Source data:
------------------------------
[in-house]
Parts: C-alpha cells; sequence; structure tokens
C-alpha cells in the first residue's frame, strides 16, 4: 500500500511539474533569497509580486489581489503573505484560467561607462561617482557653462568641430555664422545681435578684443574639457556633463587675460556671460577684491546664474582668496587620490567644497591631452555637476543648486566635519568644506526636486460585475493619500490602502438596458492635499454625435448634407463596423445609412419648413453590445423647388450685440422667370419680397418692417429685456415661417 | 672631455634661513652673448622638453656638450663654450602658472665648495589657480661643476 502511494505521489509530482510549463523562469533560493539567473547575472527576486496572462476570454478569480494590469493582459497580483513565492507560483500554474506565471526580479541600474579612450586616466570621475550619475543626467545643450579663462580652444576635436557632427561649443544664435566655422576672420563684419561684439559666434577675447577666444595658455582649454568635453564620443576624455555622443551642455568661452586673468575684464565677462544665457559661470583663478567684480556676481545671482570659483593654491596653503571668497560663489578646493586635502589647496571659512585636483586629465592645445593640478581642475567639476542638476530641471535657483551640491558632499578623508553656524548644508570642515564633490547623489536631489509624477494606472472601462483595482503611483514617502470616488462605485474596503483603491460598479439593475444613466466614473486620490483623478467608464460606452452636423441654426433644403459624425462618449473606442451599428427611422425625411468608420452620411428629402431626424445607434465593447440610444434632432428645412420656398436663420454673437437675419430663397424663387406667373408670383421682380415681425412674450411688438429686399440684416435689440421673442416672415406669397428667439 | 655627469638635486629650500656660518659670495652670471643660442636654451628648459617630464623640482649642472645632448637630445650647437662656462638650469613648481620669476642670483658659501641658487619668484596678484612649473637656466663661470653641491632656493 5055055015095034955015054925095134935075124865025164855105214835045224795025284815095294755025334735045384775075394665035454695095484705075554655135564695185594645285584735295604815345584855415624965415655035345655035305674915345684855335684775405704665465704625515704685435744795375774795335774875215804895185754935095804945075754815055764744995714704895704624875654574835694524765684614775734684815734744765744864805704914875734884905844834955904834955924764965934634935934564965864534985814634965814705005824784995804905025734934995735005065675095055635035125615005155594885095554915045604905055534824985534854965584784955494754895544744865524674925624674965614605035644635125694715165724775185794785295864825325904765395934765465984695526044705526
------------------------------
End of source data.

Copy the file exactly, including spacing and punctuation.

[in-house]
Parts: C-alpha cells; sequence; structure tokens
C-alpha cells in the first residue's frame, strides 16, 4: 500500500511539474533569497509580486489581489503573505484560467561607462561617482557653462568641430555664422545681435578684443574639457556633463587675460556671460577684491546664474582668496587620490567644497591631452555637476543648486566635519568644506526636486460585475493619500490602502438596458492635499454625435448634407463596423445609412419648413453590445423647388450685440422667370419680397418692417429685456415661417 | 672631455634661513652673448622638453656638450663654450602658472665648495589657480661643476 502511494505521489509530482510549463523562469533560493539567473547575472527576486496572462476570454478569480494590469493582459497580483513565492507560483500554474506565471526580479541600474579612450586616466570621475550619475543626467545643450579663462580652444576635436557632427561649443544664435566655422576672420563684419561684439559666434577675447577666444595658455582649454568635453564620443576624455555622443551642455568661452586673468575684464565677462544665457559661470583663478567684480556676481545671482570659483593654491596653503571668497560663489578646493586635502589647496571659512585636483586629465592645445593640478581642475567639476542638476530641471535657483551640491558632499578623508553656524548644508570642515564633490547623489536631489509624477494606472472601462483595482503611483514617502470616488462605485474596503483603491460598479439593475444613466466614473486620490483623478467608464460606452452636423441654426433644403459624425462618449473606442451599428427611422425625411468608420452620411428629402431626424445607434465593447440610444434632432428645412420656398436663420454673437437675419430663397424663387406667373408670383421682380415681425412674450411688438429686399440684416435689440421673442416672415406669397428667439 | 655627469638635486629650500656660518659670495652670471643660442636654451628648459617630464623640482649642472645632448637630445650647437662656462638650469613648481620669476642670483658659501641658487619668484596678484612649473637656466663661470653641491632656493 5055055015095034955015054925095134935075124865025164855105214835045224795025284815095294755025334735045384775075394665035454695095484705075554655135564695185594645285584735295604815345584855415624965415655035345655035305674915345684855335684775405704665465704625515704685435744795375774795335774875215804895185754935095804945075754815055764744995714704895704624875654574835694524765684614775734684815734744765744864805704914875734884905844834955904834955924764965934634935934564965864534985814634965814705005824784995804905025734934995735005065675095055635035125615005155594885095554915045604905055534824985534854965584784955494754895544744865524674925624674965614605035644635125694715165724775185794785295864825325904765395934765465984695526044705526